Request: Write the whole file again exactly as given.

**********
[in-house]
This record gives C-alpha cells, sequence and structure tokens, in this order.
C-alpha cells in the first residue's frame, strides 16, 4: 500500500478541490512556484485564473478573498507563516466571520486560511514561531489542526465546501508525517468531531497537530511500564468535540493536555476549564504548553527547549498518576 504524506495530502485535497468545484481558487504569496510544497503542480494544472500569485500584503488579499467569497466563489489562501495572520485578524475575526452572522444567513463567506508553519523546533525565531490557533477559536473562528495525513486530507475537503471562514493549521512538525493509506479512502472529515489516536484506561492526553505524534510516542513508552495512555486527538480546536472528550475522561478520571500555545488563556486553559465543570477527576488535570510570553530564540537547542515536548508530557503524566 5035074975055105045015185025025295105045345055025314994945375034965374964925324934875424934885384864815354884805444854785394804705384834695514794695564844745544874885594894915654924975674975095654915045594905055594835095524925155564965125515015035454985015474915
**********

[in-house]
This record gives C-alpha cells, sequence and structure tokens, in this order.
C-alpha cells in the first residue's frame, strides 16, 4: 500500500478541490512556484485564473478573498507563516466571520486560511514561531489542526465546501508525517468531531497537530511500564468535540493536555476549564504548553527547549498518576 504524506495530502485535497468545484481558487504569496510544497503542480494544472500569485500584503488579499467569497466563489489562501495572520485578524475575526452572522444567513463567506508553519523546533525565531490557533477559536473562528495525513486530507475537503471562514493549521512538525493509506479512502472529515489516536484506561492526553505524534510516542513508552495512555486527538480546536472528550475522561478520571500555545488563556486553559465543570477527576488535570510570553530564540537547542515536548508530557503524566 5035074975055105045015185025025295105045345055025314994945375034965374964925324934875424934885384864815354884805444854785394804705384834695514794695564844745544874885594894915654924975674975095654915045594905055594835095524925155564965125515015035454985015474915